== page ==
The next best thing to living by the sea is living with trees.
On a still day, trees stand breathing like tired old friends coming to terms with the slow knowledge they will always be the perch of stroppy birds who eat, screech and crap across their feet.
Sometimes it can be embarrassing and undignified to be a tree.
But on windy days trees roll and crash like waves on a wild ocean beach.
On these days the trees have revenge on birds keen to use them, like bogan tenants trashing the furniture, or bragging gardeners who want to control and order them into silent sirens of lovely green and executive suburbia.
On windy days, trees cough and spit out birds like cherry pips.
The cockies circle and shout obscenities at their landlords who had the gumption to call time on their noisy antics.
Sometimes a branch snaps and falls on the lawn.
If it’s a thin whispery branch, it spins and catches sunlight like a fishing lure through water on its way to earth in a flutter of leaves to remind us that death can be gentle.
If it’s a big branch, it cracks like an arm in a three-way ruck and thuds crashing into the ground, leaving leaf and wood debris scattered like Syrian bomb concrete.
Sometimes I lie awake at night listening to the swaying trees as they crash onto the shore, bringing jewels and monsters.
And I think about the way we are all subject to the chaos of life — the Florida school shooting, the young policeman on his way to work, the politician’s first ruinous gaze into the eye of his young lover-to-be — and I wonder do we ever, really have any control of our lives?
The data miners and the priest would say if we trust in numbers or in God, then we can shape our destiny.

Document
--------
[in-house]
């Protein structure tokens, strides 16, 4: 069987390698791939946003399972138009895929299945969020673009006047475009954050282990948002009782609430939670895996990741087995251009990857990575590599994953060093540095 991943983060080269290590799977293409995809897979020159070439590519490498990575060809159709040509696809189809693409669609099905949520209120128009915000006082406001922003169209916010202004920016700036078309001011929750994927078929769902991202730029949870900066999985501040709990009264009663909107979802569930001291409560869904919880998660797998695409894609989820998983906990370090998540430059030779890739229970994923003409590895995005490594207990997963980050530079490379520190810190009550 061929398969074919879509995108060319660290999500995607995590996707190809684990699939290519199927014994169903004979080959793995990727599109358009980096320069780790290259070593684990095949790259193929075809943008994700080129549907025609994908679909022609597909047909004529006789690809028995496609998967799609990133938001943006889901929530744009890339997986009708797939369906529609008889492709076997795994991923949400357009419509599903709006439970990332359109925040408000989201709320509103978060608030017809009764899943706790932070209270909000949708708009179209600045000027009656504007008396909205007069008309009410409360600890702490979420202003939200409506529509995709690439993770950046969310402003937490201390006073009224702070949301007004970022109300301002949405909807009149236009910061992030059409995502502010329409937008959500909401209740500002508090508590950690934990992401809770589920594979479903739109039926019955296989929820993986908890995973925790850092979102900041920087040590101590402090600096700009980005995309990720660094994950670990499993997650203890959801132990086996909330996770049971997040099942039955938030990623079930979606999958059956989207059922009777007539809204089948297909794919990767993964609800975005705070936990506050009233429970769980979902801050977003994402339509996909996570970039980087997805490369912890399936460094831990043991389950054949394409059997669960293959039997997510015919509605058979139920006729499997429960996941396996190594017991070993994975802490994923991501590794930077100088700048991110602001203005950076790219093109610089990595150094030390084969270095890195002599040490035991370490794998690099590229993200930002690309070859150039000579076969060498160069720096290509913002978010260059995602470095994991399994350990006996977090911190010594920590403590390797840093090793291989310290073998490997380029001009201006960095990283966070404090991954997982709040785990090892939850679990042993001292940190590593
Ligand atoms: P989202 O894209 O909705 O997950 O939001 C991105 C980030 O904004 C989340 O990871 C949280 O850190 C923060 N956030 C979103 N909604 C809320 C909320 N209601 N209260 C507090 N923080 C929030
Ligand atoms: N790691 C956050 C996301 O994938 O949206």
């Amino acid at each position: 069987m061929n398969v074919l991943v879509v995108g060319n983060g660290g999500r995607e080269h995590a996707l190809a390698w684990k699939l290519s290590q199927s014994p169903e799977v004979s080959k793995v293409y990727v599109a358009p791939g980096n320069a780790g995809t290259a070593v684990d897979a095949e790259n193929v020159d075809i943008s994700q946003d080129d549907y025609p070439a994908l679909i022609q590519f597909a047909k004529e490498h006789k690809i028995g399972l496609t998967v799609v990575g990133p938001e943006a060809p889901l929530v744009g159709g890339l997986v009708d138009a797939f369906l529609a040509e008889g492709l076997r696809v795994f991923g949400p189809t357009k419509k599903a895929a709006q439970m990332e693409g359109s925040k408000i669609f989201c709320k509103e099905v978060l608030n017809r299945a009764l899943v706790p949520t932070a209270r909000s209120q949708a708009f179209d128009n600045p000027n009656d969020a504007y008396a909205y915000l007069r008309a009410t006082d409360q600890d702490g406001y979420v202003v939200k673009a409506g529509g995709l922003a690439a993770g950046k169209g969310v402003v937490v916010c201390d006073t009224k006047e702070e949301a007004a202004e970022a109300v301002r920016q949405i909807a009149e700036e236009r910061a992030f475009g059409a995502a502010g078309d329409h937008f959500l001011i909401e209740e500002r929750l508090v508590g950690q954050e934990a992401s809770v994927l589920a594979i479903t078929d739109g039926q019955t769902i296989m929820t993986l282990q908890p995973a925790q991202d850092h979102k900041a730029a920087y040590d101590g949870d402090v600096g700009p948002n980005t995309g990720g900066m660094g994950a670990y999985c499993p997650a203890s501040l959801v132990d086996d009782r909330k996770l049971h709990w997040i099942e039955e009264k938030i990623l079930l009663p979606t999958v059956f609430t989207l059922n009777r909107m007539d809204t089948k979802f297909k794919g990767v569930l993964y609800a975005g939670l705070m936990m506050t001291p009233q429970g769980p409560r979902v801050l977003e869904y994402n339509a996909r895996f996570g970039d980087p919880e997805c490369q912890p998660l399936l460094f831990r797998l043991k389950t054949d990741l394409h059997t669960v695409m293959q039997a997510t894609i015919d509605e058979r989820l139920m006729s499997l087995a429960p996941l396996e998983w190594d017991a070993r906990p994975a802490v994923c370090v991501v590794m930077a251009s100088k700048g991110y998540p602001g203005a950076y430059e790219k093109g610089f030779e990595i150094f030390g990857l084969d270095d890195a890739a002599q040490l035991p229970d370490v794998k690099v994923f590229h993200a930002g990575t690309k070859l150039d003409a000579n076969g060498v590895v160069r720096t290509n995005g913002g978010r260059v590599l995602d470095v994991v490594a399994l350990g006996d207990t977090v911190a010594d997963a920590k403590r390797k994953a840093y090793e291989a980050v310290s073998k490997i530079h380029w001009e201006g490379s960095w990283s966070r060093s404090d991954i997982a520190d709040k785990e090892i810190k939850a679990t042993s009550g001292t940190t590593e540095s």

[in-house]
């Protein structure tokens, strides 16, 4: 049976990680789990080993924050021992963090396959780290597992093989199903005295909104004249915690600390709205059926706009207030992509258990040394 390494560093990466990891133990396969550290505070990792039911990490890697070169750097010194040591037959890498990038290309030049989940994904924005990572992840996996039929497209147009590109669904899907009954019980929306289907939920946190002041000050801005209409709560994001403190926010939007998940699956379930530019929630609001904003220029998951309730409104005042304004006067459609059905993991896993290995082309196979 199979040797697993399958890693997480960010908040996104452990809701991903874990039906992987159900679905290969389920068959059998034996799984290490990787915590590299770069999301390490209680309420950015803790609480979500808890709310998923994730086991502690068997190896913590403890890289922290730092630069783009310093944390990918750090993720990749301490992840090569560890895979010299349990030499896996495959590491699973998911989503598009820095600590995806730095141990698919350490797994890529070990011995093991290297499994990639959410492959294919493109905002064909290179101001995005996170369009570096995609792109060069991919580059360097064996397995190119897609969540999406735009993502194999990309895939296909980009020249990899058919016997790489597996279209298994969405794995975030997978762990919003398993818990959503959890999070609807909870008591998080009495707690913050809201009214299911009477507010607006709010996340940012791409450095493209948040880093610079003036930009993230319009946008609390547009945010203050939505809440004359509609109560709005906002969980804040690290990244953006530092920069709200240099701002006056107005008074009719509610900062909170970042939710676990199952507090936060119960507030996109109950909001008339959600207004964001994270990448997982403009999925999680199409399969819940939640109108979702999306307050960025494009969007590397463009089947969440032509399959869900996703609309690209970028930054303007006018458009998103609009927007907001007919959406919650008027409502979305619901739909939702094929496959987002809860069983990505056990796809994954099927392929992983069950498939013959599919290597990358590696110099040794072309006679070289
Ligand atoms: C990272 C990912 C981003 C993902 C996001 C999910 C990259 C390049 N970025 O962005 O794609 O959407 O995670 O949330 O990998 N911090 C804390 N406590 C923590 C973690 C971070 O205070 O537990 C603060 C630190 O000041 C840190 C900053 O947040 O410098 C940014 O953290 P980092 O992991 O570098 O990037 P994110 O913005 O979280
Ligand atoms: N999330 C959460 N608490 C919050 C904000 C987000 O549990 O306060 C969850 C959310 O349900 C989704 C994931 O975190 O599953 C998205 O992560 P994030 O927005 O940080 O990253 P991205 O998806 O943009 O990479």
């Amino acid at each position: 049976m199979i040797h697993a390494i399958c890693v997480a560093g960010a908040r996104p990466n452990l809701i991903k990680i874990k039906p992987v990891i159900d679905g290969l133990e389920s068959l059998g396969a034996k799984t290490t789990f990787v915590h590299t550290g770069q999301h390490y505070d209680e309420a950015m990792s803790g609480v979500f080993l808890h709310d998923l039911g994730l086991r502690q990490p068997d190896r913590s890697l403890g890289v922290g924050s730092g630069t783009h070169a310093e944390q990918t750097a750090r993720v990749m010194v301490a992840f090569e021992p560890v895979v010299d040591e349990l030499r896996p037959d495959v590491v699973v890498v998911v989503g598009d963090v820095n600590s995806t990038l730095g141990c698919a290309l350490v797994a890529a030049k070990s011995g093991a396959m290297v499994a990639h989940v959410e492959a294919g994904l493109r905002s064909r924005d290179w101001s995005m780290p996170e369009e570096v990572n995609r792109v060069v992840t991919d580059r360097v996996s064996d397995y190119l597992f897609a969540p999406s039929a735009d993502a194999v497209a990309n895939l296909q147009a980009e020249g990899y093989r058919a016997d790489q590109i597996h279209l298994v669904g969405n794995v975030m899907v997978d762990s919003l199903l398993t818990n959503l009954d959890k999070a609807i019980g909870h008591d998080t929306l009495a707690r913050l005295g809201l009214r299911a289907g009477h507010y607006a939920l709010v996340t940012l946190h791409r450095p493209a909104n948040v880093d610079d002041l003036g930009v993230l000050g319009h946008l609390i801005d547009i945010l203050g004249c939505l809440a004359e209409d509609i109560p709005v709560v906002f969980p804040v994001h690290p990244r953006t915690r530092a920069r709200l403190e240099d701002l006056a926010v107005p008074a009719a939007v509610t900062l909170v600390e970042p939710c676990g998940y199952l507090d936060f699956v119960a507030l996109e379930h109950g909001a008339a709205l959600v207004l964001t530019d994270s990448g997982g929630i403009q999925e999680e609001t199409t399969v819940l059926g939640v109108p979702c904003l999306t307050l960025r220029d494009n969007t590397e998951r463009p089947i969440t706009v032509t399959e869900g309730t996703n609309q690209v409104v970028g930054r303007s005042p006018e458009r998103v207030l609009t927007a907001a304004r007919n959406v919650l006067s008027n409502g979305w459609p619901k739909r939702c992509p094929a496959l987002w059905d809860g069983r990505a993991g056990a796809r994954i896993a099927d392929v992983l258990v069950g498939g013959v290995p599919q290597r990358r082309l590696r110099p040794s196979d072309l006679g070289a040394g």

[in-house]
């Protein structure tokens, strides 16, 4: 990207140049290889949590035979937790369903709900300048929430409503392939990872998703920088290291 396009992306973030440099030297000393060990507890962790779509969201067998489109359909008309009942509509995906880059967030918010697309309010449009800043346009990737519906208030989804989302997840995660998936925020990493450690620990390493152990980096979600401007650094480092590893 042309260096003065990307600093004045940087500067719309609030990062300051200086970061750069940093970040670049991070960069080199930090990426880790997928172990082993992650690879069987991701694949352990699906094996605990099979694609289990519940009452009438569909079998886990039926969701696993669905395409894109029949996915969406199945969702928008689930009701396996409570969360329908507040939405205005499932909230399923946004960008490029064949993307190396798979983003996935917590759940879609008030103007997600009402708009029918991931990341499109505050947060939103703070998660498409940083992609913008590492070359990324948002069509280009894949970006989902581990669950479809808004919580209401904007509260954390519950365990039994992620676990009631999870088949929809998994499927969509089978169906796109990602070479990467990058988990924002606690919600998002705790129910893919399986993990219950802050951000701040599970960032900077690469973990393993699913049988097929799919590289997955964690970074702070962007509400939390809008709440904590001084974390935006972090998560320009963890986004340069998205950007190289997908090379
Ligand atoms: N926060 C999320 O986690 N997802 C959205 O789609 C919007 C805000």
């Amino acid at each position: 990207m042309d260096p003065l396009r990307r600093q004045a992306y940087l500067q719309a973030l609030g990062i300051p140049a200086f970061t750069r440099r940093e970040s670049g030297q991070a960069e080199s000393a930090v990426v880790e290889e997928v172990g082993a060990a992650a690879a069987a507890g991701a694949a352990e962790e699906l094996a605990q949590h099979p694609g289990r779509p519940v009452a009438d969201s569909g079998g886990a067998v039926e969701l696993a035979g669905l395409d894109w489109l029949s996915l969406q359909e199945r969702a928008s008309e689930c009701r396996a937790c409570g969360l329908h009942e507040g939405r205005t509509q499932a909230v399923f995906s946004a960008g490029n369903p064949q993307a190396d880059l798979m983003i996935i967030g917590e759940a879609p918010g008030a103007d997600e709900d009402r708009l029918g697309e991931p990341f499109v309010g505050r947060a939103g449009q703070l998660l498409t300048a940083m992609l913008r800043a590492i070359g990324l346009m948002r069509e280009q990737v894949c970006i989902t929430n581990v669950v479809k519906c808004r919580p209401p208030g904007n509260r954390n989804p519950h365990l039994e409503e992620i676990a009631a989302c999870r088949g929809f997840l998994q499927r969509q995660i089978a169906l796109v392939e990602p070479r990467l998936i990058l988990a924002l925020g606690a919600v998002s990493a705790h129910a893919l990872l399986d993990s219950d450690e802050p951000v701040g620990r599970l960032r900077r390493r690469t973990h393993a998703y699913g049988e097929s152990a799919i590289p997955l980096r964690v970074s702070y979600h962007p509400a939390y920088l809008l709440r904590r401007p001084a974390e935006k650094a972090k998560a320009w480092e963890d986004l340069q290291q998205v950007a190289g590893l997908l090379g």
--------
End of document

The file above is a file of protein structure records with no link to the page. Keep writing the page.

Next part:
These people say we are not plants or animals.
We can make rational choices that take precedence over the natural causes that govern the rest of the universe.
But nature, and the frailty of people denies this.
Stuff happens, and keeps on happening, in a roll-call of randomness that washes over us.
Some people take to addiction or their armchair to deal with it.
Others go running or cycling, determined to control the arbitrary madness of the world.
Diet, disease, climate change, Cambridge Analytica, bushfire and footy fever — they are all coming at ya.
The poet Louis Macneice called it ‘‘The drunkenness of things being various’’.
High winds a couple of weeks ago brought down a tree branch in my backyard.
At the same time, my chainsaw packed up.
That is an example of annoying randomness.
The branch still lies balanced on my fence, stretching like a finger from the chaotic, dark bush into my ordered lawn-mower world.
But this weekend it is time to wrest back control from this cocky-crazy universe.
I am buying a new chainsaw and I am going to chop up the branch, store the wood for winter and clear my tiny corner from any more arboreal madness.
But only for a while.
Because chaos is life — while order is death.
John Lewis is chief of staff at The News.